Psychological Writing Series: Honesty and Truth

I know, I know.  You’re learning way too much about moi through this series, but please bear with me.  And promise not to hold any of my childhood naughtiness against me, as I have learned some restraint in the intervening years.

Honesty.  Or rather the lack of it–as my story goes.

I was the world’s biggest liar as a kid. 

“Did you lose your earring?”  Nope.  Really, that’s not it in the heater vent where I dropped it two days ago.  Even if it looks exactly the same as the one in my ear right now.  Even if I spent hours trying to fish it out before you noticed it was missing.

I lied my way into and out of things.  I also lied myself into the corner more often than I could count.  Seriously.  I might as well have had my name on the living room corner for all the time I spent with my nose in it.

According to Merriam-Webster, honesty is “adherence to the facts: sincerity.”  I could argue this point, as I was very sincere in every one of my lies.  But if I don’t try to twist the definition, it really comes down to this: honesty equals the truth. 

 Or does it?

I’ve worked as a child advocate for many years and the most eye-opening thing I’ve learned is this: there is no such thing as absolute truth.  Instead, we all bring our experiences to the table when we interpret and remember the facts of an incident. 

Example: ask five witnesses to a crime the same exact question and you will get five variations of the “facts.”  Sometimes these factual accounts can differ so tremendously as to ring false.  Yet each witness is providing the absolute truth–according to them.

Confused yet?

I’ll simplify.  Remember back to the last disagreement you had with your significant other, parent or friend.  Now, what happened?  That’s right, really think about what happened.  Try to remember the exact words that were used. Where you were standing.  How you crossed your arms over your chest or tapped your foot. 

Now what does that look like from your adversary’s perspective?  Will s/he remember the exact same words, the places you both stood, how you looked and what you did?  Maybe they didn’t watch your toe tap, but noticed the ear tug and scrunching eyebrows.

Did someone see or hear this conflict?  I bet s/he remembers something else as well.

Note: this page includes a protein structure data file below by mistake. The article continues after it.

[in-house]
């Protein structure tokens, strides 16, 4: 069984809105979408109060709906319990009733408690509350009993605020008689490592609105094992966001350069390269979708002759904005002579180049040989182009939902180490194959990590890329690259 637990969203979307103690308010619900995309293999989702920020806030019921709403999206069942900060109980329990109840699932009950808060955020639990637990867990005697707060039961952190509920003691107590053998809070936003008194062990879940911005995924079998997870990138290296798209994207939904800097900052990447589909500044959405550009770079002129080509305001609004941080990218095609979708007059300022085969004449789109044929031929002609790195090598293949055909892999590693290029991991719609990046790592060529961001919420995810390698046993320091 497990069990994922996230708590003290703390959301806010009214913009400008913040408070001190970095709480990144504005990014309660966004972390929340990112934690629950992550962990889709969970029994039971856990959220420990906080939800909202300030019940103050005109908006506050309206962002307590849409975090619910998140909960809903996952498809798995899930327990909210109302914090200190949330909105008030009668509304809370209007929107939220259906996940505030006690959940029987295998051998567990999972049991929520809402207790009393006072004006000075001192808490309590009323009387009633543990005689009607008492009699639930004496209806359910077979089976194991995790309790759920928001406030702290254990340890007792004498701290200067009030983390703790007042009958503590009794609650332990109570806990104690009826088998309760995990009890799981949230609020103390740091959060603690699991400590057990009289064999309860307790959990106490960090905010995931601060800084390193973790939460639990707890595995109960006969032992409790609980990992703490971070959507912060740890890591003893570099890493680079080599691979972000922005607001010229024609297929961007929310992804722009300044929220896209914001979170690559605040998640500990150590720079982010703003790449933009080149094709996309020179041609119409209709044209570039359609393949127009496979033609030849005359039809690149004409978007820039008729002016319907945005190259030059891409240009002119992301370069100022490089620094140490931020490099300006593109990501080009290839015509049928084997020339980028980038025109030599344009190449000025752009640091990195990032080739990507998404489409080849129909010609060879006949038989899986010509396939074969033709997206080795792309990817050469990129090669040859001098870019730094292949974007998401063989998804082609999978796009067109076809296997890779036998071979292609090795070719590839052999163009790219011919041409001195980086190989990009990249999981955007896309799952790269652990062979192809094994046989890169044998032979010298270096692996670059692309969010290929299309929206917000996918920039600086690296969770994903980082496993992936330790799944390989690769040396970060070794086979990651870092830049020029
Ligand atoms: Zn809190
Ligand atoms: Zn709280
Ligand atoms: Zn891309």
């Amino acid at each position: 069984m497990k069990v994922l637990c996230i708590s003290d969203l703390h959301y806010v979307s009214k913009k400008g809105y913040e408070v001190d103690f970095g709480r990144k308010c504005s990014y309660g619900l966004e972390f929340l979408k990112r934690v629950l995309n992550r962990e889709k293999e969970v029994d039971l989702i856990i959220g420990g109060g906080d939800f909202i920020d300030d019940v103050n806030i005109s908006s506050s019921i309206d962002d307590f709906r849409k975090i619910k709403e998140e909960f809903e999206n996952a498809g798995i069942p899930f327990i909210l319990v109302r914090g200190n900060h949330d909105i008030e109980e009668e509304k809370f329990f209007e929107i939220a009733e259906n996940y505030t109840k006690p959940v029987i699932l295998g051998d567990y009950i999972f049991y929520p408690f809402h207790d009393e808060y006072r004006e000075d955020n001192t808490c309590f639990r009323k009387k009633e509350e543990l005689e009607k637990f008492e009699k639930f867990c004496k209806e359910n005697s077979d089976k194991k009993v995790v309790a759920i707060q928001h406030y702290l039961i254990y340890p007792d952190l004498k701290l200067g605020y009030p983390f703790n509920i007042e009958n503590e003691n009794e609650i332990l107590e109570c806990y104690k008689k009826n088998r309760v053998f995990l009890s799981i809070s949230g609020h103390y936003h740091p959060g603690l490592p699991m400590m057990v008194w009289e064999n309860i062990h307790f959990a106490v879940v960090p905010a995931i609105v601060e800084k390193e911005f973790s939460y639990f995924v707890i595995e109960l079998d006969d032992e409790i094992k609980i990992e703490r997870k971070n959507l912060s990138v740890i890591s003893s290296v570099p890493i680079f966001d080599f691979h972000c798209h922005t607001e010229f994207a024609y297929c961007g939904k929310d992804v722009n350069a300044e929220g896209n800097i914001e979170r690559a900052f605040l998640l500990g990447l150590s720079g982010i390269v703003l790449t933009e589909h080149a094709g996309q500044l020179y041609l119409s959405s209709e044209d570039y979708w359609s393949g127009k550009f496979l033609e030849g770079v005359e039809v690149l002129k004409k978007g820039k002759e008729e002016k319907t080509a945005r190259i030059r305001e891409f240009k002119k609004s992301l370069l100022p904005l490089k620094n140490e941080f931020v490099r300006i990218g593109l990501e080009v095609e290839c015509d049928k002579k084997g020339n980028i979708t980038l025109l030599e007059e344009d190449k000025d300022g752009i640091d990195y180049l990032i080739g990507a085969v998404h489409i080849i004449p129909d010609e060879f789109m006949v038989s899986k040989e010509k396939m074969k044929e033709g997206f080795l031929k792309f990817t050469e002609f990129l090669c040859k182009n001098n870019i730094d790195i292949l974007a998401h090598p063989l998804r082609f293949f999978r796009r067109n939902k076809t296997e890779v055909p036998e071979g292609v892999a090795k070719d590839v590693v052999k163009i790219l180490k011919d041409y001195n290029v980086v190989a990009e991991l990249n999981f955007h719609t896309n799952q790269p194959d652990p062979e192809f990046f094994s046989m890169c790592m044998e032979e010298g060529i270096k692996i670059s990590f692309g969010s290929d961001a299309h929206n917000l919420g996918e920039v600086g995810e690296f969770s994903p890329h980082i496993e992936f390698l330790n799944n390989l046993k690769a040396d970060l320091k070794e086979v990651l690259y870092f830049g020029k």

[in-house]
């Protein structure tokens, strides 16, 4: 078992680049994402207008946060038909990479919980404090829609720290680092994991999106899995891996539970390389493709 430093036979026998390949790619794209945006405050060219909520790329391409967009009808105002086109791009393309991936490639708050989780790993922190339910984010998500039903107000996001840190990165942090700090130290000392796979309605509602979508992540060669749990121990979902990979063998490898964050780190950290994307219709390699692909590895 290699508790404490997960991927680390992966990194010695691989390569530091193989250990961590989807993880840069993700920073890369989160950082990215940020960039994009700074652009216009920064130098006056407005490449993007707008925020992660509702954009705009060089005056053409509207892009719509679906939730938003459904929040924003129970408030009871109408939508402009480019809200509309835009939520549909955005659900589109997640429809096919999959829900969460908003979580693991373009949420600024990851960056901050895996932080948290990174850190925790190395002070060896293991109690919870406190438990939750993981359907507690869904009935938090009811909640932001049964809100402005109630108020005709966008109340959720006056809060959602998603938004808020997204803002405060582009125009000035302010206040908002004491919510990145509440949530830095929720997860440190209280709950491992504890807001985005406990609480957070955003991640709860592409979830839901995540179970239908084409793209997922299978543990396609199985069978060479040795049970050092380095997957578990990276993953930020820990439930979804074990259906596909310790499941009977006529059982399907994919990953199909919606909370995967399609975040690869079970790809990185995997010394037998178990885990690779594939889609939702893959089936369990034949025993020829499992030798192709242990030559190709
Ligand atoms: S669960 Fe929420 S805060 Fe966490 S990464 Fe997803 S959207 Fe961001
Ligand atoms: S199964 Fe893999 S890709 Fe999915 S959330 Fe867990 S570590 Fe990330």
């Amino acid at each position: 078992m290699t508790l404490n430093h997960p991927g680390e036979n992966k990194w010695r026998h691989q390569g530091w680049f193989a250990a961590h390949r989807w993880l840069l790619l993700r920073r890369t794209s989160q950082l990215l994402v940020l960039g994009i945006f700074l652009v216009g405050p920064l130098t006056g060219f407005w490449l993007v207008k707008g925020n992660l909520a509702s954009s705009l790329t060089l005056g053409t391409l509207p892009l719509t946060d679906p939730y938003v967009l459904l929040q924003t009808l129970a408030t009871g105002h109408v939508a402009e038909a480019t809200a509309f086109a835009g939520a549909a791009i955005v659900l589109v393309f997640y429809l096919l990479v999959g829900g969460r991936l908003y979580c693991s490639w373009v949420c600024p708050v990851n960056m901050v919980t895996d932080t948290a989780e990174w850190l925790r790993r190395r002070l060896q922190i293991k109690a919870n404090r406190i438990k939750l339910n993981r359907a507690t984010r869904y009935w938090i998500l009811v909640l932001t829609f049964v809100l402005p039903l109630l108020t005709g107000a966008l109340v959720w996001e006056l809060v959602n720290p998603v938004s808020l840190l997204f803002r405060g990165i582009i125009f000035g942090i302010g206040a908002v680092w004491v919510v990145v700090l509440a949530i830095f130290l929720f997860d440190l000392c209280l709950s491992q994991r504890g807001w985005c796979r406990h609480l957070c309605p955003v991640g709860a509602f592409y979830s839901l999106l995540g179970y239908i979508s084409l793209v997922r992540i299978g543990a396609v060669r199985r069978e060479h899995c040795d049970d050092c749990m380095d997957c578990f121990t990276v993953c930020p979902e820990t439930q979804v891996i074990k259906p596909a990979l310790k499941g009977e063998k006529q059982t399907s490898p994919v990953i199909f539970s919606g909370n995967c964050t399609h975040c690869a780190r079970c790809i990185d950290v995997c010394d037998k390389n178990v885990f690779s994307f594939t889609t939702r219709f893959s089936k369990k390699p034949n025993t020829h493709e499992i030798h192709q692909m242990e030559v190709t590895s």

And yet when recounting the incident, you will all swear your version is true because that’s what you remember. For realsies, people cannot recount the absolute truth.  Our personalities, past experiences, moods and focus all affect how we see and feel things at any given time.  I call this personal truth.

Conflicting personal truths can make navigating relationships extremely difficult both in real life and in fiction.  Especially when each party is sincere in his/her version of the truth.

Often, however, confused is what we want our characters to feel.  In romance novels, it benefits us to have our characters misinterpret intentions.  In thrillers, we need to plant seeds of doubt in our MC’s mind about what is happening and how it happened.  This confusion creates conflict.

As writers, it is our job to know the facts of our tale.  Only then can we effectively allow our characters to bend the truth to fit their life experiences and personalities.  When each character is sincere and honest in their version of events, our stories retain natural conflict just like in real life.  And this, my fellow scribes, is the absolute truth.

Does recounting a personal truth make someone a liar?  How do we, as writers, learn to see all the variations one truth has to offer?  How do we reconcile this for our characters and, in real life, for ourselves?  Can the ability to understand the inherent falsity of truth make us more honest?

Curious minds want to know.

PS: my spellchecker isn’t working at the moment, so please forgive any typos!